Last week, I learnt with great sadness of the death of Eileen Baxter, who died in an Edinburgh hospital in August. Mrs Baxter’s cause of death was multiple organ failure. Sacrocolpopexy mesh repair is named as an underlying cause on her death certificate, meaning the mesh triggered the chain of events leading to her death.
Nicola Sturgeon, Scotland’s First Minister, responding to a question raised in the Scottish Parliament said: “the use of mesh, other than in exceptional circumstances, remains under suspension in NHS Scotland…..”We’ve seen the number of operations fall dramatically. In the six months to March this year there were 33 operations carried out. That compares to over 1,100 in a similar period in 2013/14.”
What Mrs Sturgeon didn’t understand was that she was acknowledging in 2013/14 that at least 1000 women a year were undergoing unnecessary operations – the year Mrs Baxter had the mesh inserted – If you don’t need it now why would you need it then? You don’t stop doing surgery if the benefits outweigh the harms, do you?
The evidence base for surgical mesh is poor – actually, it’s mostly missing – and there is a shortage of evidence about harms. I wrote about it here: it’s been 13 years since NICE stressed the need to inform women of the lack of long-term outcomes, and `Cochrane recommended the need for studies with longer term follow up.
In July 2011, the FDA released an Update on the Safety and Effectiveness of Transvaginal Placement for Pelvic Organ Prolapse and identified that serious concerns and adverse events were NOT rare, contrary to a previous 2008 FDA public health notice. Therefore, 2011 should have been the year Scotland – along with the rest of the world – took the harms of mesh seriously, began an inquiry and removed it from the market.
However, this has not been the case. The lack of evidence has meant that significant numbers of women have been harmed, some of them with devastating consequences before action has been taken. The lack of trials and the lack of a mesh implant registry has meant the accumulating evidence of harm has come too late for many.
Primum non nocere means “first, to do no harm” – it is a philosophy ingrained in medical students but seemingly lost in the real world of clinical practice. It is better to do nothing than risk causing more harm than good. This is particularly relevant for mesh, given the absence of evidence pointed out by NICE, Cochrane and the FDA, along with the degradation and infection risks with polypropylene outlined by Donald Ostergard in a 2011 review in the International Urogynaecology Journal (all of which had accumulated before the FDA decided to clear the majority of mesh products).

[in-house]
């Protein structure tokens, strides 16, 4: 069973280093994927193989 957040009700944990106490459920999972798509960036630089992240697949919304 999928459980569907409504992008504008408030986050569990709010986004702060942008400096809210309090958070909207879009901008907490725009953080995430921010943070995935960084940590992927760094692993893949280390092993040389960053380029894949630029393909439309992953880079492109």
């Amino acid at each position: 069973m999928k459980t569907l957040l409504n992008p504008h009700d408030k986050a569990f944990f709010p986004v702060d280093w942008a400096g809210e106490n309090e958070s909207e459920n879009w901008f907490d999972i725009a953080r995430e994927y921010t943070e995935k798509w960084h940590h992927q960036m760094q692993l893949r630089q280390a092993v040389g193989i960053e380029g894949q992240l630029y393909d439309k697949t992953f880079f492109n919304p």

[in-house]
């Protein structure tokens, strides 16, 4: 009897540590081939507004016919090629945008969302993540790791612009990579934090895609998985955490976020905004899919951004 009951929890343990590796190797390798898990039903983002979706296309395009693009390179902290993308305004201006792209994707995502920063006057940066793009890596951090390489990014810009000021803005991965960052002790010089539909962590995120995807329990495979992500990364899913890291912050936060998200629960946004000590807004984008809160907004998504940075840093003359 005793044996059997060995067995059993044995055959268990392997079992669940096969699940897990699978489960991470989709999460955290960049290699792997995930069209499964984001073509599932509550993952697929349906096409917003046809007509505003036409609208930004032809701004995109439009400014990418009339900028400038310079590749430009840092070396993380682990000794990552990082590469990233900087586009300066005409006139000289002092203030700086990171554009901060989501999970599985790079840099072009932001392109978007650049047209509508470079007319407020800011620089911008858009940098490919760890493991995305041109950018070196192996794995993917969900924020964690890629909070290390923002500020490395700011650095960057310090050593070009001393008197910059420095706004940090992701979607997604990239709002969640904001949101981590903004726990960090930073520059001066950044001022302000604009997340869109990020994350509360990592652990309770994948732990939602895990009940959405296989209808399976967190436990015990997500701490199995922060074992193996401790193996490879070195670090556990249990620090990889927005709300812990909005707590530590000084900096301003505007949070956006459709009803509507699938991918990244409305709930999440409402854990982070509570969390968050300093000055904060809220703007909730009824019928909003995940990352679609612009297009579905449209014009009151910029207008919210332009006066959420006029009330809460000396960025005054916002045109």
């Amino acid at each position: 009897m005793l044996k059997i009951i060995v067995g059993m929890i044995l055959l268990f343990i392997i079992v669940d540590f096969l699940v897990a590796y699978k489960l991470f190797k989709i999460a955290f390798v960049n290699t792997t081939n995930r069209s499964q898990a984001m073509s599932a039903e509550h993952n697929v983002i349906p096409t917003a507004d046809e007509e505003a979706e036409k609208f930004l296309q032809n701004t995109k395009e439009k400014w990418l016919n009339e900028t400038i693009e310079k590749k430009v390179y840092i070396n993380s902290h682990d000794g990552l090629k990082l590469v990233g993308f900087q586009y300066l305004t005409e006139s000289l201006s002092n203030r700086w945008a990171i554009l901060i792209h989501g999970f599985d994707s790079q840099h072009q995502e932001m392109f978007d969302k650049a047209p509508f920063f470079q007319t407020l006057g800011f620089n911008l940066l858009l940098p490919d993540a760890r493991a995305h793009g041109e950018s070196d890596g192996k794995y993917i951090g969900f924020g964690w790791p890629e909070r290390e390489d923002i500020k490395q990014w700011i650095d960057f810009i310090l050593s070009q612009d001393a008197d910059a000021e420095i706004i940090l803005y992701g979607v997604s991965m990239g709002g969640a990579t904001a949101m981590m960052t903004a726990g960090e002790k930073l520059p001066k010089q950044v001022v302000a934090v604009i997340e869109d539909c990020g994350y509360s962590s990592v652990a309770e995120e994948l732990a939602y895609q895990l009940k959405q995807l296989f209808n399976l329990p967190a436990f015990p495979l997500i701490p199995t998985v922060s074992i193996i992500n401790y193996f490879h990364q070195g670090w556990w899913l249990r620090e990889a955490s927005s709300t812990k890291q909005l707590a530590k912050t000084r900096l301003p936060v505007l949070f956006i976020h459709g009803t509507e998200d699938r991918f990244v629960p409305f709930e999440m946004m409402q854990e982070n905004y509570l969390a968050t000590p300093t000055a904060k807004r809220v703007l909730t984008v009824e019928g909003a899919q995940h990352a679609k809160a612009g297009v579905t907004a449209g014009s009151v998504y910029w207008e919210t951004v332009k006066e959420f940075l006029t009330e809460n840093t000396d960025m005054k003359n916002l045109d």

1987: At the time of mesh insertion there is a race to the mesh surface between bacteria and your defense cells.
1991: Bacteria stick to the surfaces of the mesh and produce a film which protects them from the human immune system and antibiotics.
1993: Multifilament mesh promotes infection.
1996: Bacteria move along synthetic polymeric fibers in mesh.
1998: Polypropylene mesh shrinks 30-50% after 4 weeks.
1999: Surface roughness promotes wicking of bacteria. Ten bacterial colony forming units are sufficient to infect up to 15% of the mesh.
2000: Bacterial colonization is found in one third of surgically removed meshes .
2001: smaller pores prevent vascularisation.
2002: The extent the bacterial stick to the mesh depends on the mesh surface area. The bigger the are the more they stick. Multifilament meshes have twice the surface area compared to monofilament meshes.
Degradation, infection and heat effects on polypropylene mesh for pelvic implantation: what was known and when it was known. Ostergard DR. Int Urogynecol J. 2011 Jul;22(7):771-4. doi: 10.1007/s00192-011-1399-y.
Given the issues outlined you would consider the bar for approval of mesh, the evidence needed for its use and the post-marketing surveillance requirements would have all been set at a very high bar – they weren’t. The next time you offer or are offered a healthcare intervention, in the absence of evidence and where the potential to do harm is significant, then consider, first do no harm.
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Carl has received expenses and fees for his media work including BBC Inside Health. He holds grant funding from the NIHR, the NIHR School of Primary Care Research, The NIHR Oxford BRC and the WHO. He has also received income from the publication of a series of toolkit books. CEBM jointly runs the EvidenceLive Conference with the BMJ and the Overdiagnosis Conference with some international partners which are based on a non-profit model. he is a clinical advisor to the UK Gov’ts All Party Parliamentary Group (APPG) on surgical mesh.
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